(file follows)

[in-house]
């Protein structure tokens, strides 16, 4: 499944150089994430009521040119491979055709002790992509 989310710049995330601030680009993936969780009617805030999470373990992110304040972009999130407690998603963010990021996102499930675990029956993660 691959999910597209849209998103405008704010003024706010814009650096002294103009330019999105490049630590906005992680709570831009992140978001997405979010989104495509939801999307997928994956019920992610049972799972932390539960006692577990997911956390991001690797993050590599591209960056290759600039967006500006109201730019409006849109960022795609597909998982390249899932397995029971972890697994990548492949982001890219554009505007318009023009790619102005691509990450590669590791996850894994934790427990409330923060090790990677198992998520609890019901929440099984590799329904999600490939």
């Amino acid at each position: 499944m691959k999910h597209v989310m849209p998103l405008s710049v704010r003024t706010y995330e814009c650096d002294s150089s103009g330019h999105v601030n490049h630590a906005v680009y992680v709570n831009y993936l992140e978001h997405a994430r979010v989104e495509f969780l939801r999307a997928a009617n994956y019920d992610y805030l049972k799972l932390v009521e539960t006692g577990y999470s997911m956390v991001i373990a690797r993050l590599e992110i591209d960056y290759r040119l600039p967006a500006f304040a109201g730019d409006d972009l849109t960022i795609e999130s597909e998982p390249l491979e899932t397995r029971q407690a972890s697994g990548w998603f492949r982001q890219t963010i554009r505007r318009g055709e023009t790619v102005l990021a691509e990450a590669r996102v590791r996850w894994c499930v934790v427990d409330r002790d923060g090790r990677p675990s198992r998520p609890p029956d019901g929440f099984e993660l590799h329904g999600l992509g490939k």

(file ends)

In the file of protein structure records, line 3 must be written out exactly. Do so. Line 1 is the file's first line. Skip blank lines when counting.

């Amino acid at each position: 499944m691959k999910h597209v989310m849209p998103l405008s710049v704010r003024t706010y995330e814009c650096d002294s150089s103009g330019h999105v601030n490049h630590a906005v680009y992680v709570n831009y993936l992140e978001h997405a994430r979010v989104e495509f969780l939801r999307a997928a009617n994956y019920d992610y805030l049972k799972l932390v009521e539960t006692g577990y999470s997911m956390v991001i373990a690797r993050l590599e992110i591209d960056y290759r040119l600039p967006a500006f304040a109201g730019d409006d972009l849109t960022i795609e999130s597909e998982p390249l491979e899932t397995r029971q407690a972890s697994g990548w998603f492949r982001q890219t963010i554009r505007r318009g055709e023009t790619v102005l990021a691509e990450a590669r996102v590791r996850w894994c499930v934790v427990d409330r002790d923060g090790r990677p675990s198992r998520p609890p029956d019901g929440f099984e993660l590799h329904g999600l992509g490939k």